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Divorce And PAS

According to one prominent observer, the child custody fight brewing in the Brad Pitt-Angelina Jolie divorce indicates the beginnings of parental alienation syndrome.

By most accounts, Ms. Jolie filed her divorce petition with little warning. Mr. Pitt may have been taken aback by the filing, because several weeks elapsed before he filed a formal response. The swift nature of the proceeding is not in and of itself a “red flag,” because of sudden marital trauma, such as abuse or infidelity, occasions many divorces in California.

However, some events in the wake of the filing tell a different story. Ms. Jolie immediately asked a judge to basically cut off contact between Mr. Pitt and the couple’s children, a rather extreme measure even given the abuse allegations. Furthermore, those abuse accusations may not be compelling after all, as according to one source, the child who initially made the outcry had trouble recalling some of the details in a subsequent DCFS interview, leading social workers to speculate that the child may have been coached.

Finally, over the recent Christmas holiday, Ms. Jolie was reportedly “furious” that the judge allowed her estranged husband to spend time with the children, although it is unclear whether she was angry at Mr. Pitt, the judge, or both.

After separate investigations, both the FBI and the DCFS concluded that Mr. Pitt did not physically assault anyone.

Parental Alienation Syndrome

Family therapists first identified what was then called “maternal brainwashing” in the 1980s. This sexist label, along with the controversial nature of the disorder, meant that many people in the general scientific community refused to recognize PAS, and this prejudice against the diagnosis continues to this day, at least to some extent. Because of the lack of general consensus, there is no one definition for what constitutes PAS. Most people define it as a concerted effort by an alienating parent to emotionally separate a targeted parent from the couple’s children, sometimes to establish themselves as the dominant parent and sometimes to use the children to fill the emotional void created by the loss of a spouse in a divorce.

Signs of PAS

The symptoms of this disorder vary significantly depending on the circumstances of each family as well as the intentions of the alienating parent. Some items, such as disparaging the other parent within the presence and/or hearing of the children, are covered in the temporary orders. However, there are many other “red flags.”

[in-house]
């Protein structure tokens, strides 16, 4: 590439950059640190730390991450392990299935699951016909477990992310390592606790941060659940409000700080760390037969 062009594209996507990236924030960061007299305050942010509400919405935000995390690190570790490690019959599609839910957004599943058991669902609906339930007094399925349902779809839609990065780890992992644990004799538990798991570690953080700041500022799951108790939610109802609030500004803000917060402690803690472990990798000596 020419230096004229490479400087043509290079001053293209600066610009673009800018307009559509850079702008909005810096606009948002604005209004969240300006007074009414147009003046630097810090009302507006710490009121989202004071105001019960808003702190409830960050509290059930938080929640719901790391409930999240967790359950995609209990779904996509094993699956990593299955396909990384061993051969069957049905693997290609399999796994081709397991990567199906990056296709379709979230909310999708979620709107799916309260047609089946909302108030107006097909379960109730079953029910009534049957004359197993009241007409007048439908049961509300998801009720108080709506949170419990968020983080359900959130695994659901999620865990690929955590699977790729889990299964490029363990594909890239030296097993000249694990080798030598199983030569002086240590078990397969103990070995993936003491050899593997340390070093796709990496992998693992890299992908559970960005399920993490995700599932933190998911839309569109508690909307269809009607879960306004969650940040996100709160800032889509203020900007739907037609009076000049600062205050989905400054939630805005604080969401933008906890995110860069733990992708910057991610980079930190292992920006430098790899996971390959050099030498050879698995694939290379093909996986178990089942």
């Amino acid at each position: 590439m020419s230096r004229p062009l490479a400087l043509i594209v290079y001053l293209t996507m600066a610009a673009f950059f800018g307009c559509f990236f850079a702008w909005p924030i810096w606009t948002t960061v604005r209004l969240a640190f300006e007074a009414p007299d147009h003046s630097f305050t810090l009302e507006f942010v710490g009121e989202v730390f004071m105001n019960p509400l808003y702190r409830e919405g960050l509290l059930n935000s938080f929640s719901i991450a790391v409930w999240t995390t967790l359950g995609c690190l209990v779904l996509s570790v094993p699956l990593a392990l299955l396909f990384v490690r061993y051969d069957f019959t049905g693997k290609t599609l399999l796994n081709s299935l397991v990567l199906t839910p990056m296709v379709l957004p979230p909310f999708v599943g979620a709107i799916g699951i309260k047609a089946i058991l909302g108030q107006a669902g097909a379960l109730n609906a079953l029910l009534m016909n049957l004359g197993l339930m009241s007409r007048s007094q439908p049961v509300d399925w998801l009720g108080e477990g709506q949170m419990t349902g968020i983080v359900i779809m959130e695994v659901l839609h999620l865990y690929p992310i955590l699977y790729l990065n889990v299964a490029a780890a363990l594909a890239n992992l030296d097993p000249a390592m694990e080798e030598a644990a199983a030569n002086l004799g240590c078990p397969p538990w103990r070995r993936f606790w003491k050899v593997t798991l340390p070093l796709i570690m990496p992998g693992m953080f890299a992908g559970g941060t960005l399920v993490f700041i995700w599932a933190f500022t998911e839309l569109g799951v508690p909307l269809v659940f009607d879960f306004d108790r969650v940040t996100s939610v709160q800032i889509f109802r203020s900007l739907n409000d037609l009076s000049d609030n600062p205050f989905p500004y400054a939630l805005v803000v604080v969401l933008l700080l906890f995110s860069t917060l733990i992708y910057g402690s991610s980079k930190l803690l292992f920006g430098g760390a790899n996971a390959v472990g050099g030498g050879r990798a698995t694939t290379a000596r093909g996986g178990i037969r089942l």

• Many alienating parents purposefully scheduling extracurricular events that conflict with the targeted parent’s period of possession. Such a dilemma puts the targeted parents in an impossible position, because they can either tell the children they cannot attend a friend’s sleepover or accept the alienating parents’ vague promises of “makeup visitation” that will probably never materialize.
  • To ingratiate themselves to the children, many alienating parents grant special privileges, like a later curfew or a private room, that the targeted parent either cannot or will not provide.Although the alienating parents may not intend any ill will toward the targeted parents, the emotional effect is to drive the children away from the targeted parents.
  • If the children are older, subtle manipulations may not be as effective, and alienating parents may attempt more drastic measures, such as concealing the children from the targeted parent or refusing to relinquish possession to the targeted parents.

British spy novelist Ian Fleming once wrote that “once is happenstance, twice is coincidence, and three times is enemy action.” In the PAS context, one or two isolated red flags may not be a cause for concern, but if there is any pattern of misconduct, immediate action is usually in order.

Handling PAS

Once the alienating parent creates an emotional divide between the children and the targeted parents, this damages is normally irreversible. To salvage the relationship, a motion to modify, and possibly a petition for habeas corpus, are usually in order.

When parents file contested motions to modify custody or visitation, most family law judges in Southern California order DCFS evaluations, like the one described in the above story. Because of their specific training and experience in divorce child custody cases, social workers both recognize PAS and fully appreciate its dangers, and such finding are often evident in their reports. Even if the findings are not strong enough to warrant a custody or visitation change, judges may enter corrective orders, like mandatory makeup visitation, or set additional ground rules, like setting a uniform bedtime in both households.

Parenting is hard enough, and parenting as a targeted parent is almost impossible. For a free consultation with an experienced family law attorney in Los Angeles, contact Berenji & Associates. We routinely handle cases in Los Angeles County and nearby jurisdictions.

https://www.berenjifamilylaw.com